Survey: UK ISPs still failing to connect with customers

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The latest Which? broadband satisfaction survey reveals that customers with the UK’s largest providers are the most likely to be getting a bad deal. BT, Sky, TalkTalk and Virgin Media supply almost nine in 10 broadband customers, yet year after year these are the providers that occupy the bottom of the consumer champion’s league table.

TalkTalk and Sky are rooted to the bottom of the latest rankings – with both firms earning only a 50 per cent customer score. Despite having a reputation for cheap deals, TalkTalk was panned for the quality of its customer service and tech support and failed to score well in any category, including value for money.

TalkTalk customers were also the most likely to suffer from very slow speeds (27 per cent) and frequent connection dropouts (21 per cent) in the last 12 months. Sky fared slightly better than TalkTalk in most categories, but more than two-thirds of Sky customers (67 per cent) surveyed told Which? they were likely to switch broadband provider.

More than one in five (22 per cent) Sky customers also said they had experienced issues with very slow connection speeds. BT also received a dismal score (51 per cent), with customers particularly unimpressed by the value for money they were getting. The UK’s biggest broadband provider also offers disappointing customer service – and one in five customers experienced problems with very slow speeds (20 per cent) or connection dropouts (20 per cent), according to the Which? survey.

Virgin Media fared only slightly better, with a customer score of 58 per cent. But Virgin customers were by far the most likely to complain about price increases – with more than half (54 per cent) highlighting this as a problem.

Virgin customers were also most likely to say they had been left without a connection for hours or days at a time (17 per cent), or have had problems with their router (21 per cent).

The sharpest fall in the rankings came from Vodafone, which earned a customer score of 58 per cent but crashed into the bottom half of the rankings, having been joint fourth in the consumer champion’s spring 2018 survey. It returned mediocre ratings across the board and was also recently named the most complained-about broadband provider between July and September of 2018 by Ofcom.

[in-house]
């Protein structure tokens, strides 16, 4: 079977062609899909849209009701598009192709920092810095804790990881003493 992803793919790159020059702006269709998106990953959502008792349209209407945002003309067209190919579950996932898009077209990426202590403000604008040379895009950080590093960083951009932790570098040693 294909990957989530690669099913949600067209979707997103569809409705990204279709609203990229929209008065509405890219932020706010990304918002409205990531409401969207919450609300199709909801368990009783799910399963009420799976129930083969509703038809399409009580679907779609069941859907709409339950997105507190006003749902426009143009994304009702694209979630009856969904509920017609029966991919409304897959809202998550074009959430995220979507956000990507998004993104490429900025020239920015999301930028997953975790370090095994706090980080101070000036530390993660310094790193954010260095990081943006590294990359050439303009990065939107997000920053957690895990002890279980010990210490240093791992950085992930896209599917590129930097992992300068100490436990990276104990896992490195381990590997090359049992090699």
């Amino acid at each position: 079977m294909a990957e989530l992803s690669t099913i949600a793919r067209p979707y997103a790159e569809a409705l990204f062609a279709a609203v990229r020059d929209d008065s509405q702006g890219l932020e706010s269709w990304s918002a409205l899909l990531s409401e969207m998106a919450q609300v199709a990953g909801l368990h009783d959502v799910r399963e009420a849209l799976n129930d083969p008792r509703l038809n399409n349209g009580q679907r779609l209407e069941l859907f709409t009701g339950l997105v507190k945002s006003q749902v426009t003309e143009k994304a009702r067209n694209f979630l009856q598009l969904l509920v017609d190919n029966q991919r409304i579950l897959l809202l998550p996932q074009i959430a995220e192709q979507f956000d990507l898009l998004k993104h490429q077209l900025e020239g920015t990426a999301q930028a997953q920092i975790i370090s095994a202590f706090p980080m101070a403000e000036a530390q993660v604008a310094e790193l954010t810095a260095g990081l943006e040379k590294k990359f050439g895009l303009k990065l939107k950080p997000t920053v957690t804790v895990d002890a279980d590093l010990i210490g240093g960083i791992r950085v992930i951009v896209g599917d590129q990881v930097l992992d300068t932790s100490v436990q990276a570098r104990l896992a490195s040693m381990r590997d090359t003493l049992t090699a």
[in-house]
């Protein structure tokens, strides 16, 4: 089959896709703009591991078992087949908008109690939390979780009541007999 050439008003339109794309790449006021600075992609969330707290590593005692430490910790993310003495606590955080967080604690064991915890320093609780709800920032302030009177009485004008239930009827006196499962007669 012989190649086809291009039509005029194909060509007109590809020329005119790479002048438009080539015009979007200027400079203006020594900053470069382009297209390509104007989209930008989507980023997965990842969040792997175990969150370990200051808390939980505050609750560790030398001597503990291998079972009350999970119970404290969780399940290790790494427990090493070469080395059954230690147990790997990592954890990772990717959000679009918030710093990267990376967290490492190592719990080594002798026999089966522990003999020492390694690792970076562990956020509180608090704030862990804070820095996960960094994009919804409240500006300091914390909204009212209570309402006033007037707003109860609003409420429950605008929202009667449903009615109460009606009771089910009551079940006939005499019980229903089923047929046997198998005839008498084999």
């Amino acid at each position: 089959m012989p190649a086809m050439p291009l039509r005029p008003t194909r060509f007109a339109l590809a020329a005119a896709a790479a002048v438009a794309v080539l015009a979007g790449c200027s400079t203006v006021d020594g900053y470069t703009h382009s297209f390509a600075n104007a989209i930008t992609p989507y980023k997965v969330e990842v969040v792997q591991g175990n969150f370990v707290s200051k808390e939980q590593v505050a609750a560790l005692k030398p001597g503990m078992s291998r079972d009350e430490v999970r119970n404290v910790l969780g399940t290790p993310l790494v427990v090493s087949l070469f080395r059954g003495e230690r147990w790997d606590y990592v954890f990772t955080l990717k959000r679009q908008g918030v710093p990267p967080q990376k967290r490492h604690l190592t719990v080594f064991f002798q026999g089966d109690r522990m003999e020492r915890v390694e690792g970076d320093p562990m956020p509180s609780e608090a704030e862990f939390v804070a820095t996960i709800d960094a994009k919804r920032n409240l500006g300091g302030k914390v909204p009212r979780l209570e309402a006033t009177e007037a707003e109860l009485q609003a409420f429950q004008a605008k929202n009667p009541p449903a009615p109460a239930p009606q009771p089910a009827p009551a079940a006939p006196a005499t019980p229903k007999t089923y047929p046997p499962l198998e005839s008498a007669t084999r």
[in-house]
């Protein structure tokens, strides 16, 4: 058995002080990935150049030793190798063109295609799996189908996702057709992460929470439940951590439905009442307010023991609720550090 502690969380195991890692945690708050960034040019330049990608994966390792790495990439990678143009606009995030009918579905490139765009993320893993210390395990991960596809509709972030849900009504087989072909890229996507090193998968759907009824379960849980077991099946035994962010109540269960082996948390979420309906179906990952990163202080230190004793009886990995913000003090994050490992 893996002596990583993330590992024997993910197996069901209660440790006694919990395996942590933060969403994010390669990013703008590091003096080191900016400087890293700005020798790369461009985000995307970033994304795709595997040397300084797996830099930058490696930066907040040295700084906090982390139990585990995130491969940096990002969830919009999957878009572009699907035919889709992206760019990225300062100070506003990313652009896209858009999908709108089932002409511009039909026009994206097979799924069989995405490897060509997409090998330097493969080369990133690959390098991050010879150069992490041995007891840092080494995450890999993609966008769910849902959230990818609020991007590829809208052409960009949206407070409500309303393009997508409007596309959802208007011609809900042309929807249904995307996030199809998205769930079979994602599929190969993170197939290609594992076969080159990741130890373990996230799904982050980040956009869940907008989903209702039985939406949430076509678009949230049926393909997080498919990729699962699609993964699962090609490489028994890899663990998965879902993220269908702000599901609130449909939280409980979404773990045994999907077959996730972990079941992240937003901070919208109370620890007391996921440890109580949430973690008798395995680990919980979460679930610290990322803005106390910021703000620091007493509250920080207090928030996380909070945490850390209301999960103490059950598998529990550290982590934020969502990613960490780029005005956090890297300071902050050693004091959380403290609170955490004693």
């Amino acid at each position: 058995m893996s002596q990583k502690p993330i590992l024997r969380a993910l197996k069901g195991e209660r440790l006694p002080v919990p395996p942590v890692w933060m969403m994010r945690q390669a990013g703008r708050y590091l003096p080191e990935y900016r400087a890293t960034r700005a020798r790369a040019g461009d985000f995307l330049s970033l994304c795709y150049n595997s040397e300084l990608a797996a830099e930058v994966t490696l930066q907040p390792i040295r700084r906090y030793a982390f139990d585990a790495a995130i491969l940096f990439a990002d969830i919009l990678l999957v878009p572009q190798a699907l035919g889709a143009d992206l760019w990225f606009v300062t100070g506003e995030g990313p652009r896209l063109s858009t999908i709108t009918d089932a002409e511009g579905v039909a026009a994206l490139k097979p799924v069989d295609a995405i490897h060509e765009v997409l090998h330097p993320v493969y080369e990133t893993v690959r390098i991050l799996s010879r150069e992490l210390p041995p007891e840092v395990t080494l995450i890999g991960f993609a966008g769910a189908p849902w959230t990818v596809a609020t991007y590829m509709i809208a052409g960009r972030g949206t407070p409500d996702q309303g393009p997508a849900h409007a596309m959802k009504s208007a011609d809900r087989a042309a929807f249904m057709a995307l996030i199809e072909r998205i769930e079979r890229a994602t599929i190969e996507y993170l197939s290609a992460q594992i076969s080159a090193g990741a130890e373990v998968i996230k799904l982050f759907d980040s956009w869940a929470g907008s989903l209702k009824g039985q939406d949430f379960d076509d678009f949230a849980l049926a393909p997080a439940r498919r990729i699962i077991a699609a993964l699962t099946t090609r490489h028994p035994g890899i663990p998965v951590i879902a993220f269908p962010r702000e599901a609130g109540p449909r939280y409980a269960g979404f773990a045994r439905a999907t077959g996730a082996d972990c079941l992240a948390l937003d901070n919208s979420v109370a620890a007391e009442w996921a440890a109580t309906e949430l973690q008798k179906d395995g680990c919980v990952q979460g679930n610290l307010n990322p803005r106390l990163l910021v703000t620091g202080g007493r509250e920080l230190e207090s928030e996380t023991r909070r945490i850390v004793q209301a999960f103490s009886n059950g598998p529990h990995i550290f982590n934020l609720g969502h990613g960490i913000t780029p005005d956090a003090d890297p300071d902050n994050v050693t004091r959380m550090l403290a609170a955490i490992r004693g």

Seven out of 10 (71 per cent) people who took part in the Which? members survey said that they had been with their provider for more than three years. But the consumer champion has previously found evidence that customers who have been with their broadband provider for a long time without haggling for a better deal are the most likely to be overpaying – potentially by hundreds of pounds a year.

Ofcom is currently reviewing pricing practices in the broadband market. It has also set out proposals which would require providers to advise customers when their contract is coming to an end and tell them about the best tariffs available to them.

The end of a contracted period is usually the time when substantial price rises take place – Which? analysis of deals on offer from the surveyed providers in March found the increase after the contracted deal is typically 21 per cent, but it can be as high as 76 per cent or up to £19 a month.

“It’s outrageous that the biggest providers are still letting their customers down with shoddy broadband, especially when we know that longstanding customers are the most likely to be overpaying,” declared Natalie Hitchins, Which? Head of Home Products and Services.

“Anyone who is unhappy with their current provider should take back control and switch to a better deal – you could get better service and save hundreds of pounds a year.”

According to Alex Tofts, Broadband Expert at Broadband Genie, “if you’re not receiving the service you were promised from your broadband provider, don’t hesitate to get in touch with them. There’s a good chance they will be able to resolve the problem.”

“But if your situation doesn’t change there are other options you can explore. Submitting a claim with a resolution scheme can help – CISAS are managed independently by Centre for Effective Dispute Resolution (CEDR), an Alternative Dispute Resolution Provider, and certified by Ofcom.”

“Switching provider is also a good way to improve your service and save money in the process. If your contract is currently up for renewal you can look for a new package without paying cancellation fees. And remember that once activated you still have a 14-day cooling off period in which you can change your mind. However, if you’re tied to a contract you might encounter a penalty if you switch. Though if your provider raises their prices above the rate of inflation you can cancel for free within 30 days of being notified of the price increase by the provider.”


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